Includes The Caravan Routes To Mecca. Catura Named.
Detailed antique map centered on the Saudi peninsula and the Red Sea, showing the caravan routes. Also of interest is the route of the frigate La Venus, which charted the Red Sea, the Persian Gulf, and the Indian Ocean before disappearing in a hurricane with all crew and cargo in 1788. One of the best large format English atlas maps of the period.
In the Arabian Peninsula, the map notes the route of the Indian caravans from Katif (El Qatif) to Mecca and the route of the Persian caravans from Mecca to Basra, where it meets the caravans to Aleppo.
In Egypt, the map notes the caravan routes from Mecca to Dongola, from Sudan to Mecca, from Niger to Cairo, and several unnamed routes. East of Terfowi is labeled Moving Sand.
Bahrain is named, with Catura to the south. Samahe is shown, likely that "Samahe" an early attempt at the peninsula of Qatar. The name is very rare on maps, although it is mentioned in the Edinburgh Encyclopedia in 1832. Koueit (Kuwait) is named.
John Cary (1755-1835) was a British cartographer and publisher best known for his clean engraving and distinct style which influenced the entire map industry. Born in Wiltshire, John was apprenticed to an engraver in London. He started his own business by 1782 and moved to several premises before settling at 86 St James’s Street in 1820.
Cary had several significant collaborations during his career. John Wallis and Cary diversified Cary’s business to include broader publishing projects. Brother William and John made globes together, while brother Francis participated in the company’s engraving work. Finally, geologist William Smith and Cary developed and sold geological maps, some of the first of their kind. The pair also produced a notable series of county maps starting in 1819. Cary’s atlases, of English counties and the world, were the standard texts of the early nineteenth century. He was appointed surveyor of roads to the General Post Office in 1794, which led to the New Itinerary, first published in 1798.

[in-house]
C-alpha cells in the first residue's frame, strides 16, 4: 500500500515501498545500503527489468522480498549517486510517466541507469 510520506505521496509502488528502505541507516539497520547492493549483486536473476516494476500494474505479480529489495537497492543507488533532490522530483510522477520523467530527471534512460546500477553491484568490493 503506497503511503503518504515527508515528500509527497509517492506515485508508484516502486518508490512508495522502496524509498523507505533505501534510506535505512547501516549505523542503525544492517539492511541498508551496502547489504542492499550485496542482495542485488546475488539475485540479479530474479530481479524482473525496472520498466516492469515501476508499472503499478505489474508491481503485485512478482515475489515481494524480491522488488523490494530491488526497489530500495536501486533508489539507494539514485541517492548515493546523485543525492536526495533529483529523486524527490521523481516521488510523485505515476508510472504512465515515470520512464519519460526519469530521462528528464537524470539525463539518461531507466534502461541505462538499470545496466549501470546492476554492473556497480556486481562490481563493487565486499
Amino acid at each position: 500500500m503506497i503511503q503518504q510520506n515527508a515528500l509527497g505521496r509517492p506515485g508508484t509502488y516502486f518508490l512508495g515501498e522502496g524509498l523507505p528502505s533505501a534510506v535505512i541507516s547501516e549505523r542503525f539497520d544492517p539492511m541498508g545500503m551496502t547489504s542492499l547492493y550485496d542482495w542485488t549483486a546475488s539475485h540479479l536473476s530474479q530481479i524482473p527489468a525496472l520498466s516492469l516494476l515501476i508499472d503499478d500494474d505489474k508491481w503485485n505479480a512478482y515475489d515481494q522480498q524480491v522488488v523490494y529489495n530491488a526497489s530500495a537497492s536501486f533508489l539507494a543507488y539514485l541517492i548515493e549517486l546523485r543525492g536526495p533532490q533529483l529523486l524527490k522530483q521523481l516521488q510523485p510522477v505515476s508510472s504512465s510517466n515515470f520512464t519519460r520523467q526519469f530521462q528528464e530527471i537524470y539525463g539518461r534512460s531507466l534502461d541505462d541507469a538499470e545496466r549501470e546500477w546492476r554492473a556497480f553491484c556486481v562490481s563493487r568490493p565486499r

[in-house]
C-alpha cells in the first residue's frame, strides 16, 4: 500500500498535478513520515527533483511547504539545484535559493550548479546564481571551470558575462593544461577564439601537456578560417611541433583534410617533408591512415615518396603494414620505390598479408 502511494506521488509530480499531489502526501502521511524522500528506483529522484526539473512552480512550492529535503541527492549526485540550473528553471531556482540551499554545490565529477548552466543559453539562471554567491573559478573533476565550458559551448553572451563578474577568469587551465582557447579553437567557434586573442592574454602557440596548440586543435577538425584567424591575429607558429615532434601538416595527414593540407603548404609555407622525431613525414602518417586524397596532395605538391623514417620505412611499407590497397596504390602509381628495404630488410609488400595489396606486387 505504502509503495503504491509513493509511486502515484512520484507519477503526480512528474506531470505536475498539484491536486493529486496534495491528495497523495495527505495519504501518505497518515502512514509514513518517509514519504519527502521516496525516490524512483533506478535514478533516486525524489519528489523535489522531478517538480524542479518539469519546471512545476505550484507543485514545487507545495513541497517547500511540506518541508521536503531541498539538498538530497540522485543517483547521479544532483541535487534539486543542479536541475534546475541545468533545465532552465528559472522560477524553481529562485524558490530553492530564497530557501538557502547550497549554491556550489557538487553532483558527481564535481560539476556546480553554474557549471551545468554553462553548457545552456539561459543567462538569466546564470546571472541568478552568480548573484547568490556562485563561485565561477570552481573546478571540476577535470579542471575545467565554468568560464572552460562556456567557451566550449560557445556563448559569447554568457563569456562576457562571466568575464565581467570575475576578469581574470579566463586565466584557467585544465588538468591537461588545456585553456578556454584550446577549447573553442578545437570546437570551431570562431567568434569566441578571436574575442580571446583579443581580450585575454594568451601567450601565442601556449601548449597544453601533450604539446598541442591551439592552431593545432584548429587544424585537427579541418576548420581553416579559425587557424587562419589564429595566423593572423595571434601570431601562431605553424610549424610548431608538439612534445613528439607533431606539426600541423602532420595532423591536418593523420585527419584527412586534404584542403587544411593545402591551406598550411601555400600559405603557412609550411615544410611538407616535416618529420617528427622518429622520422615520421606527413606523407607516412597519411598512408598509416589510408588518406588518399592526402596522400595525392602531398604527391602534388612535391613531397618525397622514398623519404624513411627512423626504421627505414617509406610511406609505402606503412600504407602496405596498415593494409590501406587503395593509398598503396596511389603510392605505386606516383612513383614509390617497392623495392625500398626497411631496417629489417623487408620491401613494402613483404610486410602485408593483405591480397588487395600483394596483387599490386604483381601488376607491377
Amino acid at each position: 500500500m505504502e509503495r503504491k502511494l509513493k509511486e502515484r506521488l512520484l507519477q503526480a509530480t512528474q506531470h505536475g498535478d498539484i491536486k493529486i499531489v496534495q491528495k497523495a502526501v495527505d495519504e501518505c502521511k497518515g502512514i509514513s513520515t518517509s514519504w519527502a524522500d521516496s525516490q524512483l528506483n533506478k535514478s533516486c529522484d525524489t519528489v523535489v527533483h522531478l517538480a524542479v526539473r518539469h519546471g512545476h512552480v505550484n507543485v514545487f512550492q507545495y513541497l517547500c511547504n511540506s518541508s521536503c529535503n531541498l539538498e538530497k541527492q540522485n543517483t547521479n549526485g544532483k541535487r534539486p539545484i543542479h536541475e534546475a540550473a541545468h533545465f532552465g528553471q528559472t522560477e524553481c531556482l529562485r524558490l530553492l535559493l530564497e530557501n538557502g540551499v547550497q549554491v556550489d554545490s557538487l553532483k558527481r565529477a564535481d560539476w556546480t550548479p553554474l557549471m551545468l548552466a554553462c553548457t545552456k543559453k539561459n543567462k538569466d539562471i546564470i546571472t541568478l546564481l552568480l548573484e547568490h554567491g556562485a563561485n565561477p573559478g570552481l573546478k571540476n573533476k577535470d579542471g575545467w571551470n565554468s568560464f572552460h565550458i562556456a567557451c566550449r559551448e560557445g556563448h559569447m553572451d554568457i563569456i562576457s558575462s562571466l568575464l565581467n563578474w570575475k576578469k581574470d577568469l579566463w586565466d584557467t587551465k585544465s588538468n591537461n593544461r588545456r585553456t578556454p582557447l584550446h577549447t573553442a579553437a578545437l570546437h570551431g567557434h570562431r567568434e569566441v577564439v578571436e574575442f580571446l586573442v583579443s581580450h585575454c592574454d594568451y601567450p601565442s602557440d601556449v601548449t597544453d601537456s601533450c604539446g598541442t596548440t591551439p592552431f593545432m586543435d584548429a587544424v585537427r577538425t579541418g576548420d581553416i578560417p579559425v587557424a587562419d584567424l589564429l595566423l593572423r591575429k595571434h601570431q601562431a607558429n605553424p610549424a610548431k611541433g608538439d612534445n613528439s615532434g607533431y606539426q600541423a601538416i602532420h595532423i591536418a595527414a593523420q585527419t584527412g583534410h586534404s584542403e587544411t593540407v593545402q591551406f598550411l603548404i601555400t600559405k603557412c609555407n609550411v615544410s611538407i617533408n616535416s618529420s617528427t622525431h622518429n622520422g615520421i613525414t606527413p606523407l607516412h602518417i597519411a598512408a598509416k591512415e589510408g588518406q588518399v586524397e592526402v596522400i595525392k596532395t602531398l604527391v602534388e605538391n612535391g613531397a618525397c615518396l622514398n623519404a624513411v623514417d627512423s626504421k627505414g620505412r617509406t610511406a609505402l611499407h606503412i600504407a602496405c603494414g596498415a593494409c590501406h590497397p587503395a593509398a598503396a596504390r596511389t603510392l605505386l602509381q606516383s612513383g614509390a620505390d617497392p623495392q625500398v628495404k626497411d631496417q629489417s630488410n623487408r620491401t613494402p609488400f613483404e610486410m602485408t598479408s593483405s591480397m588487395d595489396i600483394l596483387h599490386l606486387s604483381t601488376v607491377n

John trained his son, George, in engraving and George and his other son, John Jr., took over the business in 1821. It was then known as G. and J. Cary and continued in trade until 1850. The firm’s materials were then acquired by George Frederick Cruchley and then Gall and Inglis. By the time John died in 1835, Cary was the authoritative name in private map publishing and his business was a leader in the field throughout the first half of the nineteenth century.